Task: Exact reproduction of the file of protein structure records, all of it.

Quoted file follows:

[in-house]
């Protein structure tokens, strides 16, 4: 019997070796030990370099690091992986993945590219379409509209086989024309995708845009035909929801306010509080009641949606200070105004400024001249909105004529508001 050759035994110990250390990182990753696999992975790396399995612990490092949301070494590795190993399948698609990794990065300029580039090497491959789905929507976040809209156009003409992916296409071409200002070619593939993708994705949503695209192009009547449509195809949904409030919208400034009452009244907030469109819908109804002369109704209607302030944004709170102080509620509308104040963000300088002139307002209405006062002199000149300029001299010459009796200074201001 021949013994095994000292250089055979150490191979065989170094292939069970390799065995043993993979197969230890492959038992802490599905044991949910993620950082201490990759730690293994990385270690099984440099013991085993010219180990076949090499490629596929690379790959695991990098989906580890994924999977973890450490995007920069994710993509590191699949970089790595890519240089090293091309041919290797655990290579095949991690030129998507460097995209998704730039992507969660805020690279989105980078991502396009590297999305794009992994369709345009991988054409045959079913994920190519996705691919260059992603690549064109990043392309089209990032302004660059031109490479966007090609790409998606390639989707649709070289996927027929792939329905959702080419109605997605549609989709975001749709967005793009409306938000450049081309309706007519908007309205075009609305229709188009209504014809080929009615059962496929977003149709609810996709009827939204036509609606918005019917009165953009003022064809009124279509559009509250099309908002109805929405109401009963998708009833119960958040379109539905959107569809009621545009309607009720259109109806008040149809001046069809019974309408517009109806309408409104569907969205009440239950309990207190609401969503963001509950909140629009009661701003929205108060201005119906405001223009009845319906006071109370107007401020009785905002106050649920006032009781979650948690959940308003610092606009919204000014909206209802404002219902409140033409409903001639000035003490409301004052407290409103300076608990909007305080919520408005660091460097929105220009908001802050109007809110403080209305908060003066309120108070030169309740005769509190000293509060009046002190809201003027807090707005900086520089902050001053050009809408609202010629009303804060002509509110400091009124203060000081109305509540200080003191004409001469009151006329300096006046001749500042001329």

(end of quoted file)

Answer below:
[in-house]
């Protein structure tokens, strides 16, 4: 019997070796030990370099690091992986993945590219379409509209086989024309995708845009035909929801306010509080009641949606200070105004400024001249909105004529508001 050759035994110990250390990182990753696999992975790396399995612990490092949301070494590795190993399948698609990794990065300029580039090497491959789905929507976040809209156009003409992916296409071409200002070619593939993708994705949503695209192009009547449509195809949904409030919208400034009452009244907030469109819908109804002369109704209607302030944004709170102080509620509308104040963000300088002139307002209405006062002199000149300029001299010459009796200074201001 021949013994095994000292250089055979150490191979065989170094292939069970390799065995043993993979197969230890492959038992802490599905044991949910993620950082201490990759730690293994990385270690099984440099013991085993010219180990076949090499490629596929690379790959695991990098989906580890994924999977973890450490995007920069994710993509590191699949970089790595890519240089090293091309041919290797655990290579095949991690030129998507460097995209998704730039992507969660805020690279989105980078991502396009590297999305794009992994369709345009991988054409045959079913994920190519996705691919260059992603690549064109990043392309089209990032302004660059031109490479966007090609790409998606390639989707649709070289996927027929792939329905959702080419109605997605549609989709975001749709967005793009409306938000450049081309309706007519908007309205075009609305229709188009209504014809080929009615059962496929977003149709609810996709009827939204036509609606918005019917009165953009003022064809009124279509559009509250099309908002109805929405109401009963998708009833119960958040379109539905959107569809009621545009309607009720259109109806008040149809001046069809019974309408517009109806309408409104569907969205009440239950309990207190609401969503963001509950909140629009009661701003929205108060201005119906405001223009009845319906006071109370107007401020009785905002106050649920006032009781979650948690959940308003610092606009919204000014909206209802404002219902409140033409409903001639000035003490409301004052407290409103300076608990909007305080919520408005660091460097929105220009908001802050109007809110403080209305908060003066309120108070030169309740005769509190000293509060009046002190809201003027807090707005900086520089902050001053050009809408609202010629009303804060002509509110400091009124203060000081109305509540200080003191004409001469009151006329300096006046001749500042001329």